Sunday 9 September 2012

Contending with torque - late war Messerschmitt 109s - and the limitations of German engineering

"..The day was rounded off with a demonstration of captured American aircraft, in particular a P-51 Mustang – it was stressed that our Bf 109s and Fw 190s were generally superior to this type. We soon realised on our first combat sortie that this statement was not entirely accurate.."

Uffz. Kurt Scherer II./JG 4 (quoted in Mombeek " Storming the Bombers")

As Bob Goebel explains so eloquently in his fine memoir  'Mustang Ace' all pilots flying single-engined fighters have to contend with torque - the heavy spinning engine and propeller causes the small light fighter airframe to veer off its centre-line axis. This is obviously inconvenient, especially for a gun-platform when you are trying to keep the sight pipper on the target. Trimming or re-trimming, usually through applications of rudder is essential to keep the aircraft flying straight without yawing. And -as my good friend 'Crump' points out- there are are other contributory factors to the left-swinging tendencies at work on high-performance tail-draggers, eg P-factor (propeller effect) - the blade on the left side upswing has the wing and the ground interfering with its thrust production compared to the right side down-swinging blade. The right side produces more thrust and therefore pushes the aircraft to the left.

On the P-51 a light off-set of the vertical fin was built into the design which generated an aerodynamic force which helped to balance out the torque. But even here any zero-yaw condition enhancements incorporated into the airframe are only true at one given airspeed and power setting- at a high power setting and low airspeed, as during a steep climb, the torque is greater than the correction. Conversely in a high speed dive aerodynamic forces are greater than the torque.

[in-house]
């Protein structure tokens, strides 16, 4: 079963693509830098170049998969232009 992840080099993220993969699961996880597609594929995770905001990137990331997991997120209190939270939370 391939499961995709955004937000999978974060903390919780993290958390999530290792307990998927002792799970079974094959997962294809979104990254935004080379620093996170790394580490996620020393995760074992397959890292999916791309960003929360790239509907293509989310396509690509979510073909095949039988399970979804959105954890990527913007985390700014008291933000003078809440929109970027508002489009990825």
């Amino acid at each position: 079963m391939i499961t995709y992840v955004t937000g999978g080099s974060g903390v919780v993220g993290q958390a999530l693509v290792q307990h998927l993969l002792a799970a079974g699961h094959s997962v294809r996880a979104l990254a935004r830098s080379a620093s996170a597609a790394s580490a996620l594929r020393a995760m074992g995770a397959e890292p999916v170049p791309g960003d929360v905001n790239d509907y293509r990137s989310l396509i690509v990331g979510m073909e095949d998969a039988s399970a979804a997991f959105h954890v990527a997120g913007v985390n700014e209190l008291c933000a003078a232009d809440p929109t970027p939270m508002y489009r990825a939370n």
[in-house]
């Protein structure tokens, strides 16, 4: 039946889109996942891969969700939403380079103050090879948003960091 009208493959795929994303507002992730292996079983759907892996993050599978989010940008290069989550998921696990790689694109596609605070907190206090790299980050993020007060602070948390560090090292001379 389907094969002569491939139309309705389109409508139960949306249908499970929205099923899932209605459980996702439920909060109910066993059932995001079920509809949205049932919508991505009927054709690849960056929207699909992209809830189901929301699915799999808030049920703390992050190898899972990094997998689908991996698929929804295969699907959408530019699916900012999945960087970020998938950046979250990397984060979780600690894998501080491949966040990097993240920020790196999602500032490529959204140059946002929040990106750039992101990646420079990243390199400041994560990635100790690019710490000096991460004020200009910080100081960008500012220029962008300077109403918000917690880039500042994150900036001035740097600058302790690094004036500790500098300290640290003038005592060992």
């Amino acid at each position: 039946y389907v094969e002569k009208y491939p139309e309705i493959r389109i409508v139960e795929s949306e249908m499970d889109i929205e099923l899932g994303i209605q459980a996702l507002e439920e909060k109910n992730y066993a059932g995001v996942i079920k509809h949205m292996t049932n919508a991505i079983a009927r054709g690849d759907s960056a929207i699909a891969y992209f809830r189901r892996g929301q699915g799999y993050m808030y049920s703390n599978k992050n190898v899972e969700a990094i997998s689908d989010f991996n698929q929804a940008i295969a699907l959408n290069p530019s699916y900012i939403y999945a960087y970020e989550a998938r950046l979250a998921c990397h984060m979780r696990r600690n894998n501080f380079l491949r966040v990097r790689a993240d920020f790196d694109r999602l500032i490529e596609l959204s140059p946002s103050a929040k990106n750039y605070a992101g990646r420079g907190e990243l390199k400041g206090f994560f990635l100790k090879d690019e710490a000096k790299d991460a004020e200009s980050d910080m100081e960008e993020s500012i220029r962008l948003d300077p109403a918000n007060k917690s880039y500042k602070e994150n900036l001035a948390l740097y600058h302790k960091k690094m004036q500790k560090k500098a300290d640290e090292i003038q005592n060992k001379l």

The average Bf 109 pilot enjoyed no such refinement as an off-set tail fin - with its small airframe and control surfaces the Bf 109 pilot had more to do in the cockpit than most. Of course as Messerschmitt himself put it, he had set out to produce a small fast fighter " and not a barn door.." ( as quoted in Isby, ' The decisive duel' P378) But with its small wing, narrow-track undercarriage, an overloaded airframe and large engine driving a broad-three-bladed propeller there were potentially lethal handling difficulties to contend with. At high speeds the Bf 109 required considerable stick forces. Well-trained pilots could handle this, but the Bf 109 could nonetheless be quite a handful even for an experienced pilot, especially on the ground! On the afternoon of 25 August 1944 the Kommandeur of I./JG 4 Major Walter Hoeckner taxiied out at Ziegenhain to lead his Gruppe on a transfer to France and the Western Front ;

"..It was on 25 August that I saw Hoeckner kill himself at Ziegenhain. His fighter powered off but flipped over at a height of around twenty metres and smashed into the ground. Those pilots that were already airborne and those just lifting off were completely stunned.... I almost met the same fate. The cockpits of our Me 109s were extremely cramped. With parachute, equipment and personal items it was sometimes difficult to get much leverage on the stick, wedged as it was in-between our knees. On one takeoff my machine veered off to starboard without me being able to do much about it - my knees got in the way of the stick movement. Fortunately I was already over the valley that ran along one side of the airfield. I was able to push the stick forward and pick up speed and managed to keep the aircraft under control by the skin of my teeth..." 

Ogfr. Horst Jaekel, 3./JG 4 ; (extracted from 'Storming the bombers' - a chronicle of JG 4, Mombeeck, trans. Neil Page )

Aged nearly 30, Walter Hoeckner had been flying the Bf 109 since 1940. On 25 June 1941 as Staffelkapitän of 6./JG 77, he had claimed no less than eight SB-2s during a freie Jagd sweep. At the time of his death he was a 68-victory Ritterkreuzträger, with sixteen of his victories notched up in the West, of which at least six were four-engined bombers. The Bf 109 was a particularly unforgiving aircraft, both for the novice and the seasoned ace. The tendency of the Bf 109 to swing badly on landing and take-off could of course be countered - but it required plenty of rudder. And if the tail was " lifted aggressively ", in the words of the late Mark Hanna (who also died at the controls of a Bf 109!), " the left swing tendency was difficult to stop and happens very quickly ". At altitude and high speed the Bf 109 tended to swing “like a pendulum combined with a rolling movement” to p
araphrase an RAF translation of comments by test pilot Heinrich Beauvais;

".incompletely trimmed ailerons and rudder ruin the feel of the aircraft to uselessness. Therefore, the aircraft must be carefully flown in.. " At high speed, the Bf 109 was " like a brick..", requiring both hands to move the controls. Oscar Boesch commented;

" ..When turning the FW 190 as high speed, it only took one hand on the stick to control the aircraft. In the 109 it took two hands and a lot of strength to make a tight turn if you had some speed. This destroyed the feel for flying the aircraft...